With demand on adult social care constantly increasing the need to recruit and retain carers has never been higher. But how to you attract and keep the best talent in the face of misunderstanding about the sector? Lindsay Coulson, Head of Communications at Hertfordshire County Council, explains how they met the challenge head on, winning Platinum at the 2016 Public Sector Communications Academy Awards in the process.
Our research shows that we need to recruit 2000 carers every year just to meet the demand and replace the numbers leaving the profession. They are sobering statistics, but those of us who work in councils know just what a fantastic and rewarding career a job as a carer can be. We wanted to create a campaign that showed how exciting, fulfilling and varied care work could be, while also celebrating the fantastic work that people already working as carers do every day.
What we did
Our communications team worked very closely with the council's adult social care team to create an integrated campaign that delivered on both of our objectives.
As the need to recruit carers was so high we developed an online portal in partnership with the Hertfordshire Care Providers Association (HCPA) where people could leave their details and directly apply for care work roles rather than going through recruitment agencies. The portal contained information about what a career as a carer involved, as well as details about the different sectors of work people could specialise in and opportunities for training and progression.
We then conducted a research project into the type of people who were attracted to care work in order to understand our potential audience better. Our research suggested that retirees, parents and recent school leavers would be our ideal target audiences so we created the Good Care Hertfordshire campaign with them in mind.
We sourced case studies from across the county from people who would reflect and resonate with our key target audiences and asked them to talk about their work and the opportunities it gave them. We supported our case studies with extensive social media activity, including a large scale Facebook campaign and shared our content within the community by working with partner organisations to promote it, placing advertising posters in places such as doctors' surgeries, job centres and community centres. We also worked closely with our local regional media to publicise the campaign to our residents and other influencers.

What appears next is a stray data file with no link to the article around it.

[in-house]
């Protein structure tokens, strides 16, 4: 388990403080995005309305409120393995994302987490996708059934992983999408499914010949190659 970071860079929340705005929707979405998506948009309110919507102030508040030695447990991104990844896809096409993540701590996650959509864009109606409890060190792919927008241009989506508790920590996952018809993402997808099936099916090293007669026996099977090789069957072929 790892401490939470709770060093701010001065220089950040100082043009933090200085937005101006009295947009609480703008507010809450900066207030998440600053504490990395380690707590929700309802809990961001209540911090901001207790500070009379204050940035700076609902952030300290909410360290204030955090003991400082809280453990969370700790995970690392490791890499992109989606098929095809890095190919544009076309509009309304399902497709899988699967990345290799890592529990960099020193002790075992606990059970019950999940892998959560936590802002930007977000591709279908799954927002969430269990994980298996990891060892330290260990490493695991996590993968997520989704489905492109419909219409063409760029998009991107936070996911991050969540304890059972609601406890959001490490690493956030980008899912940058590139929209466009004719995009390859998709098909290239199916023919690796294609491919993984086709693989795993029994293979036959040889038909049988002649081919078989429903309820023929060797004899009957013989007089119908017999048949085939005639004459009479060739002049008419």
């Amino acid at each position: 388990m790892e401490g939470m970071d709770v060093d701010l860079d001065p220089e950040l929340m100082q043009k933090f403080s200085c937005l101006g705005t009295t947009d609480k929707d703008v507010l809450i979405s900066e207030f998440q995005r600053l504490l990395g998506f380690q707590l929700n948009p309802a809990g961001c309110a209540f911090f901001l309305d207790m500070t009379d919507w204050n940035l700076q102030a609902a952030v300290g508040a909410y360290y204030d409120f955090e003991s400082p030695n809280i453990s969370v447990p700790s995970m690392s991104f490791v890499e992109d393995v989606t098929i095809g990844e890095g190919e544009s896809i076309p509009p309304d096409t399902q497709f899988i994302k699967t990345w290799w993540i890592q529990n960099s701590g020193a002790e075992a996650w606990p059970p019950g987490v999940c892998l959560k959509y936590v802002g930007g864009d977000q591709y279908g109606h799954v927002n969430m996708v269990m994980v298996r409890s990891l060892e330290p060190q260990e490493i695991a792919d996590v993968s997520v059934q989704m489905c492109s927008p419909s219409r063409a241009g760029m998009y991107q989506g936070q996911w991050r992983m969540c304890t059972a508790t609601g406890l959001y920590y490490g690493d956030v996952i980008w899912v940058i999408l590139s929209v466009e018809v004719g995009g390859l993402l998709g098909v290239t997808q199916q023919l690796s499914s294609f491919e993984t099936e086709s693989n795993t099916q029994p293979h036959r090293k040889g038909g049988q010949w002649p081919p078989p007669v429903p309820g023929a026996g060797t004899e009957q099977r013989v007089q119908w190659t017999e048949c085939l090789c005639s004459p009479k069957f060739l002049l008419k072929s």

In addition to these ongoing activities we created a Hertfordshire Good Care week and Good Care day as a direct call to action for potential applicants and as a chance to recognise the incredible work of our existing carers. For us, retaining talent was just as vital as recruiting people into the sector so we used our good care week and good care day to remind people across the profession of the vital difference they make to the lives of hundreds of people every day. We created toolkits so that care homes across the county could stage their own Good Care day events to recognise the work of their staff and give people who might be interested in a career in care work a glimpse into what the job really involved.
While the anecdotal feedback was extremely positive perhaps the most tangible outcome was that 148 people were recruited into the care roles as a direct result of our campaign. All of them came through the portal saving us almost £100,000 on recruitment fees. We also secured more than 30 pieces of positive media coverage including seven appearances on regional TV.
Why it worked
I think the combination of having highly integrated but targeted content was key as it gave us the opportunity to focus out messages and increase the exposure we got for all of our different pieces of content. Successful partnership working and the support of our members and senior managers was also absolutely essential. We had cross party support for the initiative which really helped us to raise the profile of care work not just across the council, but across the county as well. As attracting and retaining people into care work is a national issue it was vital that we appealed to people in our target audiences right across the county and we simply couldn't have done that on our own.
We definitely learnt the value of using real people in the campaign. It gave our case studies credibility and helped us to meet both of our objectives of raising awareness and celebrating our current staff. Going forward I think we'd like to keep working on the branding for the campaign to ensure it stays fresh and appealing to our target audiences and undertake some more detailed research and evaluation so we can target our messages even more successfully.
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